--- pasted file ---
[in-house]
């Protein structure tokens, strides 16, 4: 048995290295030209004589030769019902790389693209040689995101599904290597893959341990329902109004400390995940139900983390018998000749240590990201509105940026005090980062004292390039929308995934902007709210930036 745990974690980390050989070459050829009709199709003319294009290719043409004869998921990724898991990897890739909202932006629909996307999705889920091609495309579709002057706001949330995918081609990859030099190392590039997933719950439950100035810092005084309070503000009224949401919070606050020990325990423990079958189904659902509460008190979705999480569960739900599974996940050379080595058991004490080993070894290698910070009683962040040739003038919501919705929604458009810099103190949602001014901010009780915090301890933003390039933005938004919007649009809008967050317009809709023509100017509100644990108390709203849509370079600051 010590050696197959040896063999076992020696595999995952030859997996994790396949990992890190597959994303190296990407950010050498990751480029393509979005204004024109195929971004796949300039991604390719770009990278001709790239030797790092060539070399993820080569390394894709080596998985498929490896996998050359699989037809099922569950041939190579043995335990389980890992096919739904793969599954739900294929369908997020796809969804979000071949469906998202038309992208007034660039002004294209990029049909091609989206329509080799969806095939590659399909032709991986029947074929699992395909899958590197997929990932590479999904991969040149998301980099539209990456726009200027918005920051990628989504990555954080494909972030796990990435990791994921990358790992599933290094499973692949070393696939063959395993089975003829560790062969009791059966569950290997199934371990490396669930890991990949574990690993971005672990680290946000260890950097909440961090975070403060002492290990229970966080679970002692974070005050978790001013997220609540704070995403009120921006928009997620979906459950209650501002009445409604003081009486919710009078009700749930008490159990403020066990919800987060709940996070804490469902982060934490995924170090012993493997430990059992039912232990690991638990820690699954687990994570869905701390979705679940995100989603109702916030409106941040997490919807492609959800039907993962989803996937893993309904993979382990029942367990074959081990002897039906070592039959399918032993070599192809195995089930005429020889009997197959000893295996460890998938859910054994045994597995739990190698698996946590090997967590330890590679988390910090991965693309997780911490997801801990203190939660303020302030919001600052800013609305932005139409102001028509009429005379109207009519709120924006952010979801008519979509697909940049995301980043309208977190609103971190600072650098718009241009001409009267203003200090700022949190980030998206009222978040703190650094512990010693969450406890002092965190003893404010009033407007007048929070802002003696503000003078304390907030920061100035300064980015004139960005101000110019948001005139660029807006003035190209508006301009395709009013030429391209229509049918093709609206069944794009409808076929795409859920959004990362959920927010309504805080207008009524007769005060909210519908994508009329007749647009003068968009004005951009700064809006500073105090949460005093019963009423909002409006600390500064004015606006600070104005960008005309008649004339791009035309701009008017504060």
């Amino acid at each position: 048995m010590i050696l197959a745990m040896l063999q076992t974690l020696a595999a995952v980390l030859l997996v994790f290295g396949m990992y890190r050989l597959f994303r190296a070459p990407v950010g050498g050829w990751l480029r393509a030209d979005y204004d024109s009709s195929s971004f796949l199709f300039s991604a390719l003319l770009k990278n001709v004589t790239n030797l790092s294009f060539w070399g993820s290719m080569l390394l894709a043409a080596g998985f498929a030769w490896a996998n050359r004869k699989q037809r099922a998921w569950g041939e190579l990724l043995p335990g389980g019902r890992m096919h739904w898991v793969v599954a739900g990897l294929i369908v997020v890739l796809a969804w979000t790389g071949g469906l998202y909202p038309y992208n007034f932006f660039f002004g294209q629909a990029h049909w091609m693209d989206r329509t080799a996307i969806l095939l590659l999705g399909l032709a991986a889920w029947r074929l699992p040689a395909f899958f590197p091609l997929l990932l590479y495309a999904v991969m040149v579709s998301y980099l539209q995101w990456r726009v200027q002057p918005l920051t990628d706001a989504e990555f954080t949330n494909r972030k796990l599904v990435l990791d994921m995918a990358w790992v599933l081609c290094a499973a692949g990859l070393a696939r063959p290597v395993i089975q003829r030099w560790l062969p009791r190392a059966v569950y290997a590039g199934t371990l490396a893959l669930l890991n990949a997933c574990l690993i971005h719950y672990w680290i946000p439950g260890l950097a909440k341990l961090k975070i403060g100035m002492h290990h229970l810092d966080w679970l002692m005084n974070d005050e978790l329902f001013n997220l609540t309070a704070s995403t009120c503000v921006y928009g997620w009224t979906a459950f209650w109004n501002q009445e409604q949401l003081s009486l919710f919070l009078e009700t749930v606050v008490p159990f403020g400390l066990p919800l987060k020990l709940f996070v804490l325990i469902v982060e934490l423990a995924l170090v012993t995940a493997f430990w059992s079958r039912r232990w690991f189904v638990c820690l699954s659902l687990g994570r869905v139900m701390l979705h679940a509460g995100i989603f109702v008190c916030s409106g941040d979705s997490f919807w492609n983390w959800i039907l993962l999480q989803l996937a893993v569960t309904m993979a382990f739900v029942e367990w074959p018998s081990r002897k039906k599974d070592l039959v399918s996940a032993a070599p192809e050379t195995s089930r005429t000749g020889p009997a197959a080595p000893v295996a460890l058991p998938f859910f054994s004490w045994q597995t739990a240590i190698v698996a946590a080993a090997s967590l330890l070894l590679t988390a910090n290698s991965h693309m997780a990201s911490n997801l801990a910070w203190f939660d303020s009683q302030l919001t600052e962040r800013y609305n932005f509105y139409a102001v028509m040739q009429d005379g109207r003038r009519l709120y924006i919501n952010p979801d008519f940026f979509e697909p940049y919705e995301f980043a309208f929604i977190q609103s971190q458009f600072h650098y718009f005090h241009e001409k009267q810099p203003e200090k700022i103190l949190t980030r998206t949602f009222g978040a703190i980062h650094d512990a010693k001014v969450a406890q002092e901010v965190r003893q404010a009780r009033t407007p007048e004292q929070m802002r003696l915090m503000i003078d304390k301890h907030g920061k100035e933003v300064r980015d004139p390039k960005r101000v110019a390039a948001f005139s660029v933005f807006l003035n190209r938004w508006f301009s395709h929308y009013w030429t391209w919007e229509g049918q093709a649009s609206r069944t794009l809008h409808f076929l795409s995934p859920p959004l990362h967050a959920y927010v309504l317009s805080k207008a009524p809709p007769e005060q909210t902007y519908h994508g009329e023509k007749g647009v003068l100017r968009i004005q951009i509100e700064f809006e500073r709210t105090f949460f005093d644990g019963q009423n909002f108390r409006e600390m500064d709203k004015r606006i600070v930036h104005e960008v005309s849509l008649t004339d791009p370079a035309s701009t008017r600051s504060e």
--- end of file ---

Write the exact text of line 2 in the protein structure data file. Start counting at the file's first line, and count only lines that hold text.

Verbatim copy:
């Protein structure tokens, strides 16, 4: 048995290295030209004589030769019902790389693209040689995101599904290597893959341990329902109004400390995940139900983390018998000749240590990201509105940026005090980062004292390039929308995934902007709210930036 745990974690980390050989070459050829009709199709003319294009290719043409004869998921990724898991990897890739909202932006629909996307999705889920091609495309579709002057706001949330995918081609990859030099190392590039997933719950439950100035810092005084309070503000009224949401919070606050020990325990423990079958189904659902509460008190979705999480569960739900599974996940050379080595058991004490080993070894290698910070009683962040040739003038919501919705929604458009810099103190949602001014901010009780915090301890933003390039933005938004919007649009809008967050317009809709023509100017509100644990108390709203849509370079600051 010590050696197959040896063999076992020696595999995952030859997996994790396949990992890190597959994303190296990407950010050498990751480029393509979005204004024109195929971004796949300039991604390719770009990278001709790239030797790092060539070399993820080569390394894709080596998985498929490896996998050359699989037809099922569950041939190579043995335990389980890992096919739904793969599954739900294929369908997020796809969804979000071949469906998202038309992208007034660039002004294209990029049909091609989206329509080799969806095939590659399909032709991986029947074929699992395909899958590197997929990932590479999904991969040149998301980099539209990456726009200027918005920051990628989504990555954080494909972030796990990435990791994921990358790992599933290094499973692949070393696939063959395993089975003829560790062969009791059966569950290997199934371990490396669930890991990949574990690993971005672990680290946000260890950097909440961090975070403060002492290990229970966080679970002692974070005050978790001013997220609540704070995403009120921006928009997620979906459950209650501002009445409604003081009486919710009078009700749930008490159990403020066990919800987060709940996070804490469902982060934490995924170090012993493997430990059992039912232990690991638990820690699954687990994570869905701390979705679940995100989603109702916030409106941040997490919807492609959800039907993962989803996937893993309904993979382990029942367990074959081990002897039906070592039959399918032993070599192809195995089930005429020889009997197959000893295996460890998938859910054994045994597995739990190698698996946590090997967590330890590679988390910090991965693309997780911490997801801990203190939660303020302030919001600052800013609305932005139409102001028509009429005379109207009519709120924006952010979801008519979509697909940049995301980043309208977190609103971190600072650098718009241009001409009267203003200090700022949190980030998206009222978040703190650094512990010693969450406890002092965190003893404010009033407007007048929070802002003696503000003078304390907030920061100035300064980015004139960005101000110019948001005139660029807006003035190209508006301009395709009013030429391209229509049918093709609206069944794009409808076929795409859920959004990362959920927010309504805080207008009524007769005060909210519908994508009329007749647009003068968009004005951009700064809006500073105090949460005093019963009423909002409006600390500064004015606006600070104005960008005309008649004339791009035309701009008017504060």